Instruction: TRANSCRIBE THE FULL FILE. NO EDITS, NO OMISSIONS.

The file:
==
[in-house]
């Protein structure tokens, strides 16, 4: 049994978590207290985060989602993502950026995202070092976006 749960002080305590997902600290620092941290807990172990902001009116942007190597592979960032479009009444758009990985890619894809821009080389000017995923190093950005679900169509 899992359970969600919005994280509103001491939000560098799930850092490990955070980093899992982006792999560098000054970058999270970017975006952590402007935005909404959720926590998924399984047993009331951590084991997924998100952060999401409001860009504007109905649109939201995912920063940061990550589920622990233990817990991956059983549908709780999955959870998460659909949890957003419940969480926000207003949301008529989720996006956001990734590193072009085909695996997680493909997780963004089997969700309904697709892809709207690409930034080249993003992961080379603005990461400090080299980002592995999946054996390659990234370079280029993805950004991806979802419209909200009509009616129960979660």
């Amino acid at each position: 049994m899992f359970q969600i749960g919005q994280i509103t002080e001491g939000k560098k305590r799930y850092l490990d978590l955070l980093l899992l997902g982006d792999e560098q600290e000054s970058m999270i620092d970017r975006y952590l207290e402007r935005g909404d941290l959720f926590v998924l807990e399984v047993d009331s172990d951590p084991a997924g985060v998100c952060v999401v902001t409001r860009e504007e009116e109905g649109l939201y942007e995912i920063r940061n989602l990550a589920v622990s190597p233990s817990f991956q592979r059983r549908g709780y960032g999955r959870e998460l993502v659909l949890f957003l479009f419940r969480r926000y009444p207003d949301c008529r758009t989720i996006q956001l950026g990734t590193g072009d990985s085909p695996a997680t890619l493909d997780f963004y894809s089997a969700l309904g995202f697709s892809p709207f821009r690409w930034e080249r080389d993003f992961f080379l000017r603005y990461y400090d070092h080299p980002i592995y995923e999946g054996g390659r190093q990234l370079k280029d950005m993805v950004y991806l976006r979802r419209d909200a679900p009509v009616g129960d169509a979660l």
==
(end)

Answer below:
[in-house]
């Protein structure tokens, strides 16, 4: 049994978590207290985060989602993502950026995202070092976006 749960002080305590997902600290620092941290807990172990902001009116942007190597592979960032479009009444758009990985890619894809821009080389000017995923190093950005679900169509 899992359970969600919005994280509103001491939000560098799930850092490990955070980093899992982006792999560098000054970058999270970017975006952590402007935005909404959720926590998924399984047993009331951590084991997924998100952060999401409001860009504007109905649109939201995912920063940061990550589920622990233990817990991956059983549908709780999955959870998460659909949890957003419940969480926000207003949301008529989720996006956001990734590193072009085909695996997680493909997780963004089997969700309904697709892809709207690409930034080249993003992961080379603005990461400090080299980002592995999946054996390659990234370079280029993805950004991806979802419209909200009509009616129960979660």
């Amino acid at each position: 049994m899992f359970q969600i749960g919005q994280i509103t002080e001491g939000k560098k305590r799930y850092l490990d978590l955070l980093l899992l997902g982006d792999e560098q600290e000054s970058m999270i620092d970017r975006y952590l207290e402007r935005g909404d941290l959720f926590v998924l807990e399984v047993d009331s172990d951590p084991a997924g985060v998100c952060v999401v902001t409001r860009e504007e009116e109905g649109l939201y942007e995912i920063r940061n989602l990550a589920v622990s190597p233990s817990f991956q592979r059983r549908g709780y960032g999955r959870e998460l993502v659909l949890f957003l479009f419940r969480r926000y009444p207003d949301c008529r758009t989720i996006q956001l950026g990734t590193g072009d990985s085909p695996a997680t890619l493909d997780f963004y894809s089997a969700l309904g995202f697709s892809p709207f821009r690409w930034e080249r080389d993003f992961f080379l000017r603005y990461y400090d070092h080299p980002i592995y995923e999946g054996g390659r190093q990234l370079k280029d950005m993805v950004y991806l976006r979802r419209d909200a679900p009509v009616g129960d169509a979660l």